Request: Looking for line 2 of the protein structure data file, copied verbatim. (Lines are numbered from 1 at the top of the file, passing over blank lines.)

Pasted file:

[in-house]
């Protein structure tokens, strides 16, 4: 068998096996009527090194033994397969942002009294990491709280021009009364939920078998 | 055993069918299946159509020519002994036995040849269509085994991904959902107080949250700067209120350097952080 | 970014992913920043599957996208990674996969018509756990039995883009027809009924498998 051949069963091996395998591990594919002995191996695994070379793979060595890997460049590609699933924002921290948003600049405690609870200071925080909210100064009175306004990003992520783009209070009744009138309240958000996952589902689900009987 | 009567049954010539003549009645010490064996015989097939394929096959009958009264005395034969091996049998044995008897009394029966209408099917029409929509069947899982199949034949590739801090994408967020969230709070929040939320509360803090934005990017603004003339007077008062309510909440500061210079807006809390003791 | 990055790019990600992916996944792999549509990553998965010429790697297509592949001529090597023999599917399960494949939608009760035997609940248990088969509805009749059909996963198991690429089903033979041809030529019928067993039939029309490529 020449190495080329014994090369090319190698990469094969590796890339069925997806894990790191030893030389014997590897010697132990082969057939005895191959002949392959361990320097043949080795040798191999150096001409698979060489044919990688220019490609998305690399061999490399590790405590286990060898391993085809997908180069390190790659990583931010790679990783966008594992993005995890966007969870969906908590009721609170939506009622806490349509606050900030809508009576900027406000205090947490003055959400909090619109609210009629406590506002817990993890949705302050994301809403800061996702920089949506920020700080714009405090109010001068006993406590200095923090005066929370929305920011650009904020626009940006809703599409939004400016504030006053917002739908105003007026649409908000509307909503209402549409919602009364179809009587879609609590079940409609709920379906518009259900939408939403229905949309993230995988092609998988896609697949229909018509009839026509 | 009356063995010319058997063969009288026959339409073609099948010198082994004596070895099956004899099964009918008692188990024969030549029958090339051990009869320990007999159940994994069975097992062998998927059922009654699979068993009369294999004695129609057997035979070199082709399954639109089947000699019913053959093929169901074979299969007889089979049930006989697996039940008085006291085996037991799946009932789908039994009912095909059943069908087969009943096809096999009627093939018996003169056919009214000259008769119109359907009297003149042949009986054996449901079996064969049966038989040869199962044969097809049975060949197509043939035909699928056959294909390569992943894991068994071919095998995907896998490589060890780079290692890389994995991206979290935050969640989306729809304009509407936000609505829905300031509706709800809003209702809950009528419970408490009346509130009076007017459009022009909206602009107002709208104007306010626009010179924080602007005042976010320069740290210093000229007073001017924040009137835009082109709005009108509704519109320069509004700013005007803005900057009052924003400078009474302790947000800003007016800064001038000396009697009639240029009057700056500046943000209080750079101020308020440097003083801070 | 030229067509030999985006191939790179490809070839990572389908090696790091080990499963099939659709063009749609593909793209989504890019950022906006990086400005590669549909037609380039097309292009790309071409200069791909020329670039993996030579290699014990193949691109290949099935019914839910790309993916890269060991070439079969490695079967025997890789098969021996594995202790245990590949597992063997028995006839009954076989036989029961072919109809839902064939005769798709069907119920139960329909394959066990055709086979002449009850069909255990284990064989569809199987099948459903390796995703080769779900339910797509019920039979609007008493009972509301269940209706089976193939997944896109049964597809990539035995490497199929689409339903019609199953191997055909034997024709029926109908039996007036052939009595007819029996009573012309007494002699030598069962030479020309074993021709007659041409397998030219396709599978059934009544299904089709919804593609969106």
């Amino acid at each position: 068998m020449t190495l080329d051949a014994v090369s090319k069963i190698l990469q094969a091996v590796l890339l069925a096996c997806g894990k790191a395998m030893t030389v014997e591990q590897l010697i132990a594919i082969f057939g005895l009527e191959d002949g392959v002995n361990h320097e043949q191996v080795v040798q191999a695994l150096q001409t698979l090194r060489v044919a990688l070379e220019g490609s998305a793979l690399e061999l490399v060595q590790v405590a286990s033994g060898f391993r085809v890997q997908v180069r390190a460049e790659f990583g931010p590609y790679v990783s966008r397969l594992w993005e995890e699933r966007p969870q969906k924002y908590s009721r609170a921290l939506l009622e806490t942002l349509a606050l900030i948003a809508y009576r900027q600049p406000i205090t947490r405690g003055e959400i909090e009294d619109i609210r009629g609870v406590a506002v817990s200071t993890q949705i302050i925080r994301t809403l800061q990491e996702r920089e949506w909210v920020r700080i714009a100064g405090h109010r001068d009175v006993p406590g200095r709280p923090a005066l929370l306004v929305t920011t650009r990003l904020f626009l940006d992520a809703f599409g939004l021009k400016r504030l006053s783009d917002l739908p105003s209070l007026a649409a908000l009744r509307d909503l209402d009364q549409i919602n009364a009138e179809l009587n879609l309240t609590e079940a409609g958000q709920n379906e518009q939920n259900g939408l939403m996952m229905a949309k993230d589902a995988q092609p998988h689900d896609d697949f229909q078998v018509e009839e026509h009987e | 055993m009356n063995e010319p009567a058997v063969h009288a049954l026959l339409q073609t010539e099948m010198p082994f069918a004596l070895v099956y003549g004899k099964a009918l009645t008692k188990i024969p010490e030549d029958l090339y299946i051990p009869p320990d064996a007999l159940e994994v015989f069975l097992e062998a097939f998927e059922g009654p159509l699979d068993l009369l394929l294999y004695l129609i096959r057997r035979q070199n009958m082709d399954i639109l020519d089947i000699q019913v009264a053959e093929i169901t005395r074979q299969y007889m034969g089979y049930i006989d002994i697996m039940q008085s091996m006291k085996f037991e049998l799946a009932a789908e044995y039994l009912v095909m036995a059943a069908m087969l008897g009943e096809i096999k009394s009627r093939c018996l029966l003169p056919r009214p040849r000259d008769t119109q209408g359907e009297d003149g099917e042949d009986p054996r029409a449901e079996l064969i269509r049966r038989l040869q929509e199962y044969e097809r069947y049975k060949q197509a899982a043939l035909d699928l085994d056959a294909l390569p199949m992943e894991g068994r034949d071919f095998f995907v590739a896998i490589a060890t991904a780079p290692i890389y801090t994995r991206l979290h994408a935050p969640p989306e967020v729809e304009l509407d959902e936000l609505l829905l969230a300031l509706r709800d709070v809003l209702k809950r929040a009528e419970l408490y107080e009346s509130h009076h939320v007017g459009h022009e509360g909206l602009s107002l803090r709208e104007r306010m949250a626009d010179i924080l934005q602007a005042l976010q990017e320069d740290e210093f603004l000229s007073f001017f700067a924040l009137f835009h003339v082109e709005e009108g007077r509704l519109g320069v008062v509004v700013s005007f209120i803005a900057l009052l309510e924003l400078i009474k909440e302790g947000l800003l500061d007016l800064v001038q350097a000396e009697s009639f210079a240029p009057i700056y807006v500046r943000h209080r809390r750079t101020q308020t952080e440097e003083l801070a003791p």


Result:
């Protein structure tokens, strides 16, 4: 068998096996009527090194033994397969942002009294990491709280021009009364939920078998 | 055993069918299946159509020519002994036995040849269509085994991904959902107080949250700067209120350097952080 | 970014992913920043599957996208990674996969018509756990039995883009027809009924498998 051949069963091996395998591990594919002995191996695994070379793979060595890997460049590609699933924002921290948003600049405690609870200071925080909210100064009175306004990003992520783009209070009744009138309240958000996952589902689900009987 | 009567049954010539003549009645010490064996015989097939394929096959009958009264005395034969091996049998044995008897009394029966209408099917029409929509069947899982199949034949590739801090994408967020969230709070929040939320509360803090934005990017603004003339007077008062309510909440500061210079807006809390003791 | 990055790019990600992916996944792999549509990553998965010429790697297509592949001529090597023999599917399960494949939608009760035997609940248990088969509805009749059909996963198991690429089903033979041809030529019928067993039939029309490529 020449190495080329014994090369090319190698990469094969590796890339069925997806894990790191030893030389014997590897010697132990082969057939005895191959002949392959361990320097043949080795040798191999150096001409698979060489044919990688220019490609998305690399061999490399590790405590286990060898391993085809997908180069390190790659990583931010790679990783966008594992993005995890966007969870969906908590009721609170939506009622806490349509606050900030809508009576900027406000205090947490003055959400909090619109609210009629406590506002817990993890949705302050994301809403800061996702920089949506920020700080714009405090109010001068006993406590200095923090005066929370929305920011650009904020626009940006809703599409939004400016504030006053917002739908105003007026649409908000509307909503209402549409919602009364179809009587879609609590079940409609709920379906518009259900939408939403229905949309993230995988092609998988896609697949229909018509009839026509 | 009356063995010319058997063969009288026959339409073609099948010198082994004596070895099956004899099964009918008692188990024969030549029958090339051990009869320990007999159940994994069975097992062998998927059922009654699979068993009369294999004695129609057997035979070199082709399954639109089947000699019913053959093929169901074979299969007889089979049930006989697996039940008085006291085996037991799946009932789908039994009912095909059943069908087969009943096809096999009627093939018996003169056919009214000259008769119109359907009297003149042949009986054996449901079996064969049966038989040869199962044969097809049975060949197509043939035909699928056959294909390569992943894991068994071919095998995907896998490589060890780079290692890389994995991206979290935050969640989306729809304009509407936000609505829905300031509706709800809003209702809950009528419970408490009346509130009076007017459009022009909206602009107002709208104007306010626009010179924080602007005042976010320069740290210093000229007073001017924040009137835009082109709005009108509704519109320069509004700013005007803005900057009052924003400078009474302790947000800003007016800064001038000396009697009639240029009057700056500046943000209080750079101020308020440097003083801070 | 030229067509030999985006191939790179490809070839990572389908090696790091080990499963099939659709063009749609593909793209989504890019950022906006990086400005590669549909037609380039097309292009790309071409200069791909020329670039993996030579290699014990193949691109290949099935019914839910790309993916890269060991070439079969490695079967025997890789098969021996594995202790245990590949597992063997028995006839009954076989036989029961072919109809839902064939005769798709069907119920139960329909394959066990055709086979002449009850069909255990284990064989569809199987099948459903390796995703080769779900339910797509019920039979609007008493009972509301269940209706089976193939997944896109049964597809990539035995490497199929689409339903019609199953191997055909034997024709029926109908039996007036052939009595007819029996009573012309007494002699030598069962030479020309074993021709007659041409397998030219396709599978059934009544299904089709919804593609969106």